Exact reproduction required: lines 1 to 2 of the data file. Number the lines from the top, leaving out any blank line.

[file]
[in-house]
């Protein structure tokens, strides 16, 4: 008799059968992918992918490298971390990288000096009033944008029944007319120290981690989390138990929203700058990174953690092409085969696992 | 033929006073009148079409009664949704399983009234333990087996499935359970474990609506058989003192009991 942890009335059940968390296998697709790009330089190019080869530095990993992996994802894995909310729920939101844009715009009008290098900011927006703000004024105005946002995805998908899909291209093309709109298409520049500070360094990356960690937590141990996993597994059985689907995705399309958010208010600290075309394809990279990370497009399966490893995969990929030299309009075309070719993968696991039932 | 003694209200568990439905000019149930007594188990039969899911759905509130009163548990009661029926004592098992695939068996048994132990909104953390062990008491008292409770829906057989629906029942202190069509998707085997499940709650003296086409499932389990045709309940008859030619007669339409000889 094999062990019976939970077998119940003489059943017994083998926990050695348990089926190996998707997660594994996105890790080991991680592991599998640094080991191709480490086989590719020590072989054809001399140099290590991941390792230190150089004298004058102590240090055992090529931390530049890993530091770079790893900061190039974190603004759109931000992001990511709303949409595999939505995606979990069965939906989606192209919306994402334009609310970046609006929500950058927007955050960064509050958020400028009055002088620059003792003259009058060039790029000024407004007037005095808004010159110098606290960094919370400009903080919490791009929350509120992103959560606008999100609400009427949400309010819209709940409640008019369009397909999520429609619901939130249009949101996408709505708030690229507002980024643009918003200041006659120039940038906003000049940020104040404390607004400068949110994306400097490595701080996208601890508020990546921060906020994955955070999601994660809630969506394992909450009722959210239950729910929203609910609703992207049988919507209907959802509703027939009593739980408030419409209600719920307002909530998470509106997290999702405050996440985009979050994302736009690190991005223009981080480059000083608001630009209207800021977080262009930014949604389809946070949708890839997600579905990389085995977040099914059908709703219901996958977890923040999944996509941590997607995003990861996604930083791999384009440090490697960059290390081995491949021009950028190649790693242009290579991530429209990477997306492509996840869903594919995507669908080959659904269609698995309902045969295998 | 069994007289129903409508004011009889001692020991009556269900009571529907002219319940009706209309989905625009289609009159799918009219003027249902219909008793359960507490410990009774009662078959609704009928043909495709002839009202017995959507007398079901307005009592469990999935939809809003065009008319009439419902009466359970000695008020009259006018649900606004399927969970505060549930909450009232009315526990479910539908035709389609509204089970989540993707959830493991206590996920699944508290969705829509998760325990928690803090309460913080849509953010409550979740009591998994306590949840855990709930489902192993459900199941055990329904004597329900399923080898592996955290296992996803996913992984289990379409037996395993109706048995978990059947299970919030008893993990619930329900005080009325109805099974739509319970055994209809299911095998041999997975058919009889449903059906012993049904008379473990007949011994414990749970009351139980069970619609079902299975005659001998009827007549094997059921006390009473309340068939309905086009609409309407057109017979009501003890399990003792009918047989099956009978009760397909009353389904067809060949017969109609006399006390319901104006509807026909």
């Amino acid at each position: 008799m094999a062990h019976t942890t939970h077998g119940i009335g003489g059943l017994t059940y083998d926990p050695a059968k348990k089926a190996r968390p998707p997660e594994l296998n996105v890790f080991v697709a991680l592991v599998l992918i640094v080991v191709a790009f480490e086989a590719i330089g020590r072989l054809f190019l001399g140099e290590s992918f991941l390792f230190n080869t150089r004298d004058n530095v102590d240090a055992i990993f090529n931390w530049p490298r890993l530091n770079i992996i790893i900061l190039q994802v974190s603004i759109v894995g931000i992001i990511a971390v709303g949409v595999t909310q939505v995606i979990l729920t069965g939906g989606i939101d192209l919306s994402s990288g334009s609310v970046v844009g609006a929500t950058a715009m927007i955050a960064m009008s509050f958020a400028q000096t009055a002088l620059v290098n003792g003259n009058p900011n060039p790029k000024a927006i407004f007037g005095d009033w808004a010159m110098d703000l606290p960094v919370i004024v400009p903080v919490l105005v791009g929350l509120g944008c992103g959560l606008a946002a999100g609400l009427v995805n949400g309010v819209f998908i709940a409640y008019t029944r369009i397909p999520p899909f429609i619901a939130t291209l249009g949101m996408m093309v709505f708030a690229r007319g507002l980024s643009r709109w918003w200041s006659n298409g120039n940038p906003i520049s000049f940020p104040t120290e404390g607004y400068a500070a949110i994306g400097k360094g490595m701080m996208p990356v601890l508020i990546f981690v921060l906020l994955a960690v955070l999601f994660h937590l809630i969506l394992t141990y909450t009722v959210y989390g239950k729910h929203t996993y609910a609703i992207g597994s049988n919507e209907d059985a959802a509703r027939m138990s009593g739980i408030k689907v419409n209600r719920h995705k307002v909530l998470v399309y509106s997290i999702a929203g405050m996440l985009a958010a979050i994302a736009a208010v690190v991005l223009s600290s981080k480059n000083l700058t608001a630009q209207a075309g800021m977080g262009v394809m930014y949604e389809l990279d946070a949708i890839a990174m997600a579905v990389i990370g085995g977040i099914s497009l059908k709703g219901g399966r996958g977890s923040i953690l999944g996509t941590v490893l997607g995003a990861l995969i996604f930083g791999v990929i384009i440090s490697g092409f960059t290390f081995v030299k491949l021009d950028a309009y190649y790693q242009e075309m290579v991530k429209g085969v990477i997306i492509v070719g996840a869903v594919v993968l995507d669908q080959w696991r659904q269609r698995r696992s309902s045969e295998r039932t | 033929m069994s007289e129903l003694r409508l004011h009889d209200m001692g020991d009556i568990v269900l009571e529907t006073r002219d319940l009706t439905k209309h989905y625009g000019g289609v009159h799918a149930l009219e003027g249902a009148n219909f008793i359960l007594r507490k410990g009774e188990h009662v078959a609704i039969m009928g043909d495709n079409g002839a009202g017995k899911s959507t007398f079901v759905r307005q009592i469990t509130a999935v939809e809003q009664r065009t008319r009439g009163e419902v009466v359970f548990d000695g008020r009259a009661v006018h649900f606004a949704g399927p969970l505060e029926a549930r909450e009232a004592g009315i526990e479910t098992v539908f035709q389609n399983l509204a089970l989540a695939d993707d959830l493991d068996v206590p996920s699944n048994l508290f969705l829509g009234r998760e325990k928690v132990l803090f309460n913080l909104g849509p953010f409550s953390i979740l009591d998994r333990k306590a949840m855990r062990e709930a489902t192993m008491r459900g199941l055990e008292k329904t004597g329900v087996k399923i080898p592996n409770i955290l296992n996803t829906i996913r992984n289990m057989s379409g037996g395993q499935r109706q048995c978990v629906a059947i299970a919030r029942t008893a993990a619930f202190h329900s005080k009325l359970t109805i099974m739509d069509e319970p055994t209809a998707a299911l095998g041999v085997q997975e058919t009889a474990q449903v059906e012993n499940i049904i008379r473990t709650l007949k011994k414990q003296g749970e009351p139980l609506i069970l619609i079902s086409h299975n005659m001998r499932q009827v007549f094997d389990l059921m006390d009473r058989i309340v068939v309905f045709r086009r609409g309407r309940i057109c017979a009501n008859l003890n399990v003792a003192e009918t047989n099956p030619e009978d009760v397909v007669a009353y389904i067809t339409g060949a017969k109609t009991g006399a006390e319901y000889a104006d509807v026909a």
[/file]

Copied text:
[in-house]
């Protein structure tokens, strides 16, 4: 008799059968992918992918490298971390990288000096009033944008029944007319120290981690989390138990929203700058990174953690092409085969696992 | 033929006073009148079409009664949704399983009234333990087996499935359970474990609506058989003192009991 942890009335059940968390296998697709790009330089190019080869530095990993992996994802894995909310729920939101844009715009009008290098900011927006703000004024105005946002995805998908899909291209093309709109298409520049500070360094990356960690937590141990996993597994059985689907995705399309958010208010600290075309394809990279990370497009399966490893995969990929030299309009075309070719993968696991039932 | 003694209200568990439905000019149930007594188990039969899911759905509130009163548990009661029926004592098992695939068996048994132990909104953390062990008491008292409770829906057989629906029942202190069509998707085997499940709650003296086409499932389990045709309940008859030619007669339409000889 094999062990019976939970077998119940003489059943017994083998926990050695348990089926190996998707997660594994996105890790080991991680592991599998640094080991191709480490086989590719020590072989054809001399140099290590991941390792230190150089004298004058102590240090055992090529931390530049890993530091770079790893900061190039974190603004759109931000992001990511709303949409595999939505995606979990069965939906989606192209919306994402334009609310970046609006929500950058927007955050960064509050958020400028009055002088620059003792003259009058060039790029000024407004007037005095808004010159110098606290960094919370400009903080919490791009929350509120992103959560606008999100609400009427949400309010819209709940409640008019369009397909999520429609619901939130249009949101996408709505708030690229507002980024643009918003200041006659120039940038906003000049940020104040404390607004400068949110994306400097490595701080996208601890508020990546921060906020994955955070999601994660809630969506394992909450009722959210239950729910929203609910609703992207049988919507209907959802509703027939009593739980408030419409209600719920307002909530998470509106997290999702405050996440985009979050994302736009690190991005223009981080480059000083608001630009209207800021977080262009930014949604389809946070949708890839997600579905990389085995977040099914059908709703219901996958977890923040999944996509941590997607995003990861996604930083791999384009440090490697960059290390081995491949021009950028190649790693242009290579991530429209990477997306492509996840869903594919995507669908080959659904269609698995309902045969295998 | 069994007289129903409508004011009889001692020991009556269900009571529907002219319940009706209309989905625009289609009159799918009219003027249902219909008793359960507490410990009774009662078959609704009928043909495709002839009202017995959507007398079901307005009592469990999935939809809003065009008319009439419902009466359970000695008020009259006018649900606004399927969970505060549930909450009232009315526990479910539908035709389609509204089970989540993707959830493991206590996920699944508290969705829509998760325990928690803090309460913080849509953010409550979740009591998994306590949840855990709930489902192993459900199941055990329904004597329900399923080898592996955290296992996803996913992984289990379409037996395993109706048995978990059947299970919030008893993990619930329900005080009325109805099974739509319970055994209809299911095998041999997975058919009889449903059906012993049904008379473990007949011994414990749970009351139980069970619609079902299975005659001998009827007549094997059921006390009473309340068939309905086009609409309407057109017979009501003890399990003792009918047989099956009978009760397909009353389904067809060949017969109609006399006390319901104006509807026909």